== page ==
A court determined an Oklahoma man must continue to pay child support for a child that is not biologically his.
Thomas, who declined to provide his last name, told KOTV he married his high school girlfriend after she learned she was pregnant. Although at the time he had no reason to believe the child was not his, after the marriage fell apart three years later, he decided to order a paternity test.
"It comes back zero percent. I was in my office and I saw that. I should've expected it but I didn't and it hit me. I'm telling my co-worker how shocked I am that someone could do this to someone," he said.
He took the results to a judge, asking to be let off the hook for child support payments. The court initially released Thomas from child support, but then later reversed the decision because of a state law that dictates men must order paternity tests within the first two years after a child's birth.
"The presumption [of paternity] is rebuttable until the child’s second birthday," the law states, reports the Daily Mail. "After that time, the presumption is not rebuttable unless the presumed father, mother and biological father all agree to adjudicate the paternity of the child."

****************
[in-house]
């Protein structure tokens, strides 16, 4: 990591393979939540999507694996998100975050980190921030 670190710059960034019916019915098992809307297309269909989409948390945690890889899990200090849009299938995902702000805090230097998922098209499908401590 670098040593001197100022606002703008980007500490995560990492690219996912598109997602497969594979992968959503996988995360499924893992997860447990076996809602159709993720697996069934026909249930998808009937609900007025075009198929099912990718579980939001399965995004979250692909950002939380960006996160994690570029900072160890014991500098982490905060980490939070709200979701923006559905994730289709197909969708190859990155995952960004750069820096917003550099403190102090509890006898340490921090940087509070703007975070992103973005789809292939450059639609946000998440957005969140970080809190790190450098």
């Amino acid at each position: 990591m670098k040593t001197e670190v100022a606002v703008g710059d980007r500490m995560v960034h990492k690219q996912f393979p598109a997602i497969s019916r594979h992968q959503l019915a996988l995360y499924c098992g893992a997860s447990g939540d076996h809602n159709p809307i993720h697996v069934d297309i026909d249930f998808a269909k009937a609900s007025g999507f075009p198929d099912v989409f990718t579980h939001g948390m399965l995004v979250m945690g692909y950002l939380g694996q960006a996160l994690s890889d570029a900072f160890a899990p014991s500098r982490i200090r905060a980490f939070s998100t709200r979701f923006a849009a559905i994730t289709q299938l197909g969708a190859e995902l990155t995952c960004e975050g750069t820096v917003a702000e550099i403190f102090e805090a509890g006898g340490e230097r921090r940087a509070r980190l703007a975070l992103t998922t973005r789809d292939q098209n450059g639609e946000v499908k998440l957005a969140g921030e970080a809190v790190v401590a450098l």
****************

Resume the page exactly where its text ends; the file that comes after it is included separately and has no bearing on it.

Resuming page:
Thomas was ordered to pay $500 a month in child support, an additional $15,000 in back support, plus interest, reports KOTV.
"I wish I was telling a lie,” he said. “I wish it wasn't the truth but it is. That's what makes it so crazy. Everyone I talk to about this can't believe where the court system is coming from."
He hopes his story will prompt legislators to work on changing the law, saying DNA evidence should always release a man from child support payments, no matter the child's age.
Until the law changes, Thomas has resigned himself to paying for a child that isn't his.
"At this point, there's really nothing I can do to get out of the $15,000 or get out of the child support, it's done, it's the law," he told KOTV.